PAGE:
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Under normal employment law in the UK, work done for a company on company time is considered "work for hire" and the relevant IP belongs to that company.

That being the case why do employment contracts contain a clause repeating this?

For example:

"To the extent permitted by law, all rights in patents, copyright, registered design right, design right, trademarks or know how which may be created by you during the course of your employment ("Intellectual Property") will belong to XXXX absolutely. Any internet domain names registered by you in the course of your employment shall be registered in the name of XXXX. "

Is this strictly necessary? and if so why?

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  • In any case, a contractual clause does not have to be "meaningful" in the sense that it makes a significant legal difference without it. A contractual clause repeating the legal default or mandate may simply be there for information purposes so both parties understand the legal situation. In some other cases (e.g. rental or consumer contract), it is often even required by law to repeat legal requirements in order to inform the weaker party their legal rights.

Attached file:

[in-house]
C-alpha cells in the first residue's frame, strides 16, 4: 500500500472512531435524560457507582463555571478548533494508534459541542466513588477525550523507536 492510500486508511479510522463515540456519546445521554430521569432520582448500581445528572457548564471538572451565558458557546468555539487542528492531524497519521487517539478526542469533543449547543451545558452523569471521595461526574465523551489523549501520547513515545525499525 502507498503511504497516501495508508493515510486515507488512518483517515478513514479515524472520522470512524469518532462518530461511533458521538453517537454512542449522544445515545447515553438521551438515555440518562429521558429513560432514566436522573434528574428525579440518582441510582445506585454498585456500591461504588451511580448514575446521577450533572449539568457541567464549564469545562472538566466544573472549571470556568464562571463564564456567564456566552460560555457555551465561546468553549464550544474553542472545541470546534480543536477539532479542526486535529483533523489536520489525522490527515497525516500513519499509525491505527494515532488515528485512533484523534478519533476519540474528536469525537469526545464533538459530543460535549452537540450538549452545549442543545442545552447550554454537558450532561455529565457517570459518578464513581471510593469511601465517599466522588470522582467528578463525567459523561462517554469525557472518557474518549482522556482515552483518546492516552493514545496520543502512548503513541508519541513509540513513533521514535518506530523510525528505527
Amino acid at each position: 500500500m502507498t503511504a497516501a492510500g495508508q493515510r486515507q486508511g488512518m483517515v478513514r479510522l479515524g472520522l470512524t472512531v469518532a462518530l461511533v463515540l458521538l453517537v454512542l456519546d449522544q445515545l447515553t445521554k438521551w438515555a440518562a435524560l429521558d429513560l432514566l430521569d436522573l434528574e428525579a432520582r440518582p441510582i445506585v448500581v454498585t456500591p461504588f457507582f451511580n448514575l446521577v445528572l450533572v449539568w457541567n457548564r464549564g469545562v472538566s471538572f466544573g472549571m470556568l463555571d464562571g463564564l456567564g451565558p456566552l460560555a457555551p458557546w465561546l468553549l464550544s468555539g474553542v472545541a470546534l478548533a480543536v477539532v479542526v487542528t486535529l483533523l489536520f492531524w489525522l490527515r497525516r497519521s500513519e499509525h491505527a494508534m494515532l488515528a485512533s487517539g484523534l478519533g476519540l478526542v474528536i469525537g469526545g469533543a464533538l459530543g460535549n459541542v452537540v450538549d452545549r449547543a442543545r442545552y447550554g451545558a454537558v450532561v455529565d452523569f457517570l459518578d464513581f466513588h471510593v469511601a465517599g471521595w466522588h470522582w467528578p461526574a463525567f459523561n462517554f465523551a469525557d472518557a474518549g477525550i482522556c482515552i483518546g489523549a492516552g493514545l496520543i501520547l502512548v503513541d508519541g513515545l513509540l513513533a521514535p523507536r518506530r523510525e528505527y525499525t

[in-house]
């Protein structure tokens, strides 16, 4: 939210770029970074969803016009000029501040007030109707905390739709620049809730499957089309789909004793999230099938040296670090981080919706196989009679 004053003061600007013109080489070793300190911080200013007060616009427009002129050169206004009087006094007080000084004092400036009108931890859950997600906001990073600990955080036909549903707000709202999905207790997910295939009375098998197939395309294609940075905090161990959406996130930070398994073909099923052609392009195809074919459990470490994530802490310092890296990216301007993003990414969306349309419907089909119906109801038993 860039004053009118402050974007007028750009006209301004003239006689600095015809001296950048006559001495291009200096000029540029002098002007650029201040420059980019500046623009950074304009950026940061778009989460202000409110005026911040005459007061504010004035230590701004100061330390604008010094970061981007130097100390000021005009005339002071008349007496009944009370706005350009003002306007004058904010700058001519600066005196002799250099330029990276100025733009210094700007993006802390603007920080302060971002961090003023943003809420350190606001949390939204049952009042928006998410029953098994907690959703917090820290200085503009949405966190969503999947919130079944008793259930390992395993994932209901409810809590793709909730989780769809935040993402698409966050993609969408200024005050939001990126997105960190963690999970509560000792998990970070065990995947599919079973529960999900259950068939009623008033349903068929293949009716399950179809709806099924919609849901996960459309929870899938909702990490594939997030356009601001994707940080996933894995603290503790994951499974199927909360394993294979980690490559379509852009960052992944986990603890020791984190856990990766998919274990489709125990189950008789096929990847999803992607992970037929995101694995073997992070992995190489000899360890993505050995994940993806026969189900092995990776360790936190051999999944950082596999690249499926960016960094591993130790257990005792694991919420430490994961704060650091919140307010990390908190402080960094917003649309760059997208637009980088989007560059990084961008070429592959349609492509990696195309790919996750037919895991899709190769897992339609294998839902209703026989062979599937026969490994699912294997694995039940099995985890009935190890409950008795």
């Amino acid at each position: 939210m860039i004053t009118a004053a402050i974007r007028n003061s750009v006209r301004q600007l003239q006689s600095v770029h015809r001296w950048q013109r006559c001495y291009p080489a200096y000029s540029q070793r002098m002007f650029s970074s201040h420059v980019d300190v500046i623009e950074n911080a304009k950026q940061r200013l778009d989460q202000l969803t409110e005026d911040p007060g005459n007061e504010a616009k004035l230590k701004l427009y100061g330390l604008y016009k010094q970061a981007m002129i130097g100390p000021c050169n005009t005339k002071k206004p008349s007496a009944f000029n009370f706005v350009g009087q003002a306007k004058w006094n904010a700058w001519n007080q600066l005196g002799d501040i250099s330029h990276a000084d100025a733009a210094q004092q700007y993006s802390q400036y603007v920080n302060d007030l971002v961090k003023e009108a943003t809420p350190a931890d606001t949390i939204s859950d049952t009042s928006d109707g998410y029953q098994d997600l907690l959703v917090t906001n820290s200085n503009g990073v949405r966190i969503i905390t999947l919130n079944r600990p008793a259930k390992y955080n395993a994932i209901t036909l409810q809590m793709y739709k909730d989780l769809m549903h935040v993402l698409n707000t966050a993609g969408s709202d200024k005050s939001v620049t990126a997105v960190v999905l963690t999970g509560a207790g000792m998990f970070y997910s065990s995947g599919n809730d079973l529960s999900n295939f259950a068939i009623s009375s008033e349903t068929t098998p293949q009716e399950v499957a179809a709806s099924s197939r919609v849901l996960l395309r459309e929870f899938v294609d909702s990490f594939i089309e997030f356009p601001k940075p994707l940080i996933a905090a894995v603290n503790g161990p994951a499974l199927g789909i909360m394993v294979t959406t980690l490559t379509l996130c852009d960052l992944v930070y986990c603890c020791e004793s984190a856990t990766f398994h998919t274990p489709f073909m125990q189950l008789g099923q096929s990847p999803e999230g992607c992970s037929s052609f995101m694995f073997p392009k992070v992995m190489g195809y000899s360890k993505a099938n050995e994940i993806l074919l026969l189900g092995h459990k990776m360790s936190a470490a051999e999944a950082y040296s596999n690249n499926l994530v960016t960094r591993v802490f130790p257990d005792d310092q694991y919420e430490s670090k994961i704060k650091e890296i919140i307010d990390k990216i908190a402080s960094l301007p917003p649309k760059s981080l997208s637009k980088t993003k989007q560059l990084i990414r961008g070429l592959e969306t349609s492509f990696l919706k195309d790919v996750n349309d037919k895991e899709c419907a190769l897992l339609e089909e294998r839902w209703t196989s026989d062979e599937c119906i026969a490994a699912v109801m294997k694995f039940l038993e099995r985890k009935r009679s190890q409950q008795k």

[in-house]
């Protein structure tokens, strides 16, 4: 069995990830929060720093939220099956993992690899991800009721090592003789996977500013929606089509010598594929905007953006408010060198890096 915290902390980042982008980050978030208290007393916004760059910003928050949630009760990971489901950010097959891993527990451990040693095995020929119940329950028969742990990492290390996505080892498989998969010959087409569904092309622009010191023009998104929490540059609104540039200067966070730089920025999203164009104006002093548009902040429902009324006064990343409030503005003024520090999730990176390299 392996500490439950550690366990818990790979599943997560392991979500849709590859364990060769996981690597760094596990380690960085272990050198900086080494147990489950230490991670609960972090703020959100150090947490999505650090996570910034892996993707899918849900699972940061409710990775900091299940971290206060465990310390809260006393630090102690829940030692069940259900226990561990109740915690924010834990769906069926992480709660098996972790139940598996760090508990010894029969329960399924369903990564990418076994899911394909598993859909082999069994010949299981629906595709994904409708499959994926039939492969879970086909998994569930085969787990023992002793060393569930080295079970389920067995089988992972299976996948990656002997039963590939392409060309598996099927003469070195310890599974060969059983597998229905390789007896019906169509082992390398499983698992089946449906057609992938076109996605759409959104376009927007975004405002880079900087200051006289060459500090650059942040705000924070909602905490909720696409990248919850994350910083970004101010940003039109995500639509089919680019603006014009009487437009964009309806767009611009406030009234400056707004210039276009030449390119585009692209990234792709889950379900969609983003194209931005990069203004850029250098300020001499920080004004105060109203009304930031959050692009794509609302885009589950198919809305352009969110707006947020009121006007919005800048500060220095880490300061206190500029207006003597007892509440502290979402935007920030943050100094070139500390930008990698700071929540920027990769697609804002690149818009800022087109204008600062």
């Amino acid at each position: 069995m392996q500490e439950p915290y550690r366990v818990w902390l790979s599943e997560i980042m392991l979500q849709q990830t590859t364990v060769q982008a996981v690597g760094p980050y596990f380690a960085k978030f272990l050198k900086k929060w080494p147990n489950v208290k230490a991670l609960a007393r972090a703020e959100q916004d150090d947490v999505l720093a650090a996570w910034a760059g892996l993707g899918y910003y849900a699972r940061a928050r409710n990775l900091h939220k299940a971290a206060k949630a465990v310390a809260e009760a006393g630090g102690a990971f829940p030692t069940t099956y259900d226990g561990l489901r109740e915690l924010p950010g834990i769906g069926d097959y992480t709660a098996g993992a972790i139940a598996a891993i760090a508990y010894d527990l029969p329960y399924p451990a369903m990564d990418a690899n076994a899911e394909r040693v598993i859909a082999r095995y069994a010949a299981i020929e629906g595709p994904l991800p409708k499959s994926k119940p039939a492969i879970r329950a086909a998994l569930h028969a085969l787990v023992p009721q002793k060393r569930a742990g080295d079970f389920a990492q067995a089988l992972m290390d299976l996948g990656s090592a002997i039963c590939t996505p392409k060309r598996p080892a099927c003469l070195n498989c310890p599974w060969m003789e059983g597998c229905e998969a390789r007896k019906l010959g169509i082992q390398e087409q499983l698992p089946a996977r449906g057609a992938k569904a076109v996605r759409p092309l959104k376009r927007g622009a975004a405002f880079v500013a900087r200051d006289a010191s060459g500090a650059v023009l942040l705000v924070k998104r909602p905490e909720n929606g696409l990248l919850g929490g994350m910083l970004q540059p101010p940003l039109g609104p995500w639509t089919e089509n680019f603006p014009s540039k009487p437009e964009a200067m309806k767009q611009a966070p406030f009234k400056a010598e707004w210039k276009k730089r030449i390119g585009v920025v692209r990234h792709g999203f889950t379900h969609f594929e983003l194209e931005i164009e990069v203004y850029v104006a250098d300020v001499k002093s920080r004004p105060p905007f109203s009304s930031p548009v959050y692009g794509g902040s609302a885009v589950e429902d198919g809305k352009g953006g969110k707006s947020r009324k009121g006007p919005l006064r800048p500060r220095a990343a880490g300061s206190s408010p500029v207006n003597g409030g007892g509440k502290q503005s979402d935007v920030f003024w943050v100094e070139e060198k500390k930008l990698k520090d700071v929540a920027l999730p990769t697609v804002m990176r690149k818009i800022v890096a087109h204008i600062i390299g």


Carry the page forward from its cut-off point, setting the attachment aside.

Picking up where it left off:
– xngtng
    Commented Nov 9, 2022 at 20:24

1 Answer 1

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Certainty is better than uncertainty

You know the law and I know the law and this company knows the law but there may be people taking this job who do not know the law. By putting it explicitly in the contract they are now aware that they don’t own the IP and this may avoid a dispute later on. A dispute avoided is way better than a dispute resolved.

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  • I would despute that I know the law but your thinking is sound. Commented Nov 9, 2022 at 23:57

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